An inaugural team comprised of six University of Dayton students took first place in the Collegiate Leadership Competition on April 29. UD’s team won the award for overall Southern Ohio Champion and tied with a team from The Ohio State University for the highest “results” score for the day.
Ashley Brown, Liz Diller, Thomas Kornish, Jordyn Mitchell, Paola Ortiz, Brett Slaughenhaupt and Ambria Jones competed against teams from OSU and Miami University in what Slaughenhaupt ’18 described as a “leadership Olympics.” The goal of the competition is to allow student leaders to sharpen their skills with activities that assist in building their resumes and expanding their professional networks.
Keri Good, graduate assistant for student leadership programs, served as a coach for the team and helped them prepare for the competition.
“Coaching the students was like teaching a fun class without the end result being a grade they receive, but a direct application of what they learned through competing,” Good, who is getting her master’s of science degree in education, said.
The UD team prepared with two-hour training sessions that occurred every two weeks.
“No one really knew what to expect,” Slaughenhaupt said. “We all went into it not expecting to lose, but not knowing we were going to win either. It was really cool to just go in and start off with a bang.”
The competition consisted of six activities, including a Pringles stack ring challenge, a riddle challenge, an activity where participants spelled out a list of leadership terms with pre-cut letters, a reading and critical analysis challenge, an activity where participants drew shapes using only one line and another where participants made shapes out of wooden boards.
“The competition was a great opportunity to showcase our capabilities as individual leaders, but also how leadership can be coalesced into group settings,” Slaughenhaupt said. “Our win as UD’s inaugural group was incredible and we all felt very proud to represent our university for something so important as building leadership.”
Members of the 1968-72 Pershing Rifles group — a fraternity within ROTC — were sitting among the tables at the Special Interest Group Zone in the Central Mall Saturday, June 10, during Reunion Weekend.
Past Pershing Rifles member Felix Ferrise ’72 organized the get-together by searching through yearbook photos, alumni resources and a giant paddle with the names of the members to create a list of contacts to invite. He hoped that Reunion Weekend would be the best time for his class to celebrate its 45th anniversary this year.
A Fourth of July celebration in 1976 was the last time many of the brothers remembered seeing each other.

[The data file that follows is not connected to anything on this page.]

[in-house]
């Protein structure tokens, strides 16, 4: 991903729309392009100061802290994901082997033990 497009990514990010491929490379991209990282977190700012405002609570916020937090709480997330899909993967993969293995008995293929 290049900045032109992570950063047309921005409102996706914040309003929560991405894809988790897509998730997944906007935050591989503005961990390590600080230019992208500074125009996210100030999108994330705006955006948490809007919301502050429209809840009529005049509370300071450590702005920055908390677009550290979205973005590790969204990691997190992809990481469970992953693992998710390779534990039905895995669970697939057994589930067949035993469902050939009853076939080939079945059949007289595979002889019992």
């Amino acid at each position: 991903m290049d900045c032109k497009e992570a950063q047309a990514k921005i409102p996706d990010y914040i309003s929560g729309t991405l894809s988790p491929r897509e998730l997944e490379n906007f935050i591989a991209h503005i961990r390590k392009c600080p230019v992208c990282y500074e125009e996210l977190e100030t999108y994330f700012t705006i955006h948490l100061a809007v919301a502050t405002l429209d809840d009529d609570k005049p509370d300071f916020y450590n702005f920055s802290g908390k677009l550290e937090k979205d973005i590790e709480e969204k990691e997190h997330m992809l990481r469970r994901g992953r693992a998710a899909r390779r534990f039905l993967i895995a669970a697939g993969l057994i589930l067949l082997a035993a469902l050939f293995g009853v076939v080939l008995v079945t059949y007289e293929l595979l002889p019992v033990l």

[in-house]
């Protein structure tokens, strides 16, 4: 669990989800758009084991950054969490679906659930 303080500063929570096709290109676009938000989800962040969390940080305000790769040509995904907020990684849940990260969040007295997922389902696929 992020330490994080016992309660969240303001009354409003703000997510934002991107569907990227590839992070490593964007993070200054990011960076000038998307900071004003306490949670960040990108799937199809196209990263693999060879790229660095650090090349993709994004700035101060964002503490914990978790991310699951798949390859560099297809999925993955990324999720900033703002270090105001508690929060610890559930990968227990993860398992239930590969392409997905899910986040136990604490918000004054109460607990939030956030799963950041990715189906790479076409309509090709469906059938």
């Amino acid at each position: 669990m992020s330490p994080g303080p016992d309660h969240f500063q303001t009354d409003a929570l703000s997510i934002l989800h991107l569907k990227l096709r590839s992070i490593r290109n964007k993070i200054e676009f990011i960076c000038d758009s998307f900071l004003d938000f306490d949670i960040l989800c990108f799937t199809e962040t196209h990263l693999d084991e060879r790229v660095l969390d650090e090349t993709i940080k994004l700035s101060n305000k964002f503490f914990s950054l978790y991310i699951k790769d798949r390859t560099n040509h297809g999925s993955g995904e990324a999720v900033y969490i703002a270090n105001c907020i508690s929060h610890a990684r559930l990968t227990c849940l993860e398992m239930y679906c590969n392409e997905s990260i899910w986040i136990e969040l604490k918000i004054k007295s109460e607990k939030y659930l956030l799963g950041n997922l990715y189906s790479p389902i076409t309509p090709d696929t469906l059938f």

The men brought pictures to share and plenty of memories to discuss from talking about the drill team they had in the early 1970s to the success that came with competing. Laughs were exchanged over pranks once pulled and the haircuts they gave themselves.
Ferrise noted that the discipline learned through practicing drill seven days a week was a skill that the brothers couldn’t have picked up through any other activity. A younger member of the Pershing Rifles, also at Reunion Weekend, agreed.
“That mental toughness you get out of it, it doesn’t matter what comes next,” said Jay Ross ’02. “You can do anything.”
Through it all, the men said what they remembered most was the brotherhood that was formed in the Pershing Rifles during their time at UD.
“I was in the hospital for a knee operation at Fort Ord, California, and this guy here shows up out of the blue,” Tobin said of Jay Bice ’72. “He somehow broke me out and we went sightseeing around the Monterey Peninsula.”
Paul Dvorksy ’72 said he got out of the hospital just yesterday, and his brothers were nothing but supportive.
“We still take care of each other,” Dvorksy said.
Couples filled the Immaculate Conception Chapel on Saturday, June 10, for a ceremonial blessing and renewal of marriage vows as a part of Reunion Weekend 2017.
The ceremony opened with song, followed by a blessing given by Father Jim Fitz, S.M. A reading on marriage as a covenant followed and Fitz gave a homily, in which he reminded the couples of the important qualities of a relationship: heartfelt compassion, kindness, humility, patience, forgiveness and, only then, love.
The couples were then asked to stand if they had been married for 25 years or longer. As the number of years increased, everyone in the chapel was sitting except for three couples who have been married for 50 years or longer. They were celebrated with a round of applause.
When it was time for the renewal of vows, Fitz asked the men to hold the ring they once gave to their brides and state, “Remember that this ring is a sign of my love and fidelity.”
After saying the sign of the cross, the wives did the same for their husbands. The couples exchanged signs of affection with hugs, kisses and a round of “I love you.” After the renewal, everyone shared in a sign of peace, and the ceremony came to a close.
With cold drinks, bites from local food trucks and a live band, P Lot turned into a mini festival during Brews, Bites and Bands during Reunion Weekend 2017. The event welcomed alumni of all years, and some future Flyers, to mingle on the sunny, 80-degree afternoon.
“It’s great to be back home,” Rachel Prindle ’12 said. “Even though I got lost on my way to Caldwell yesterday.”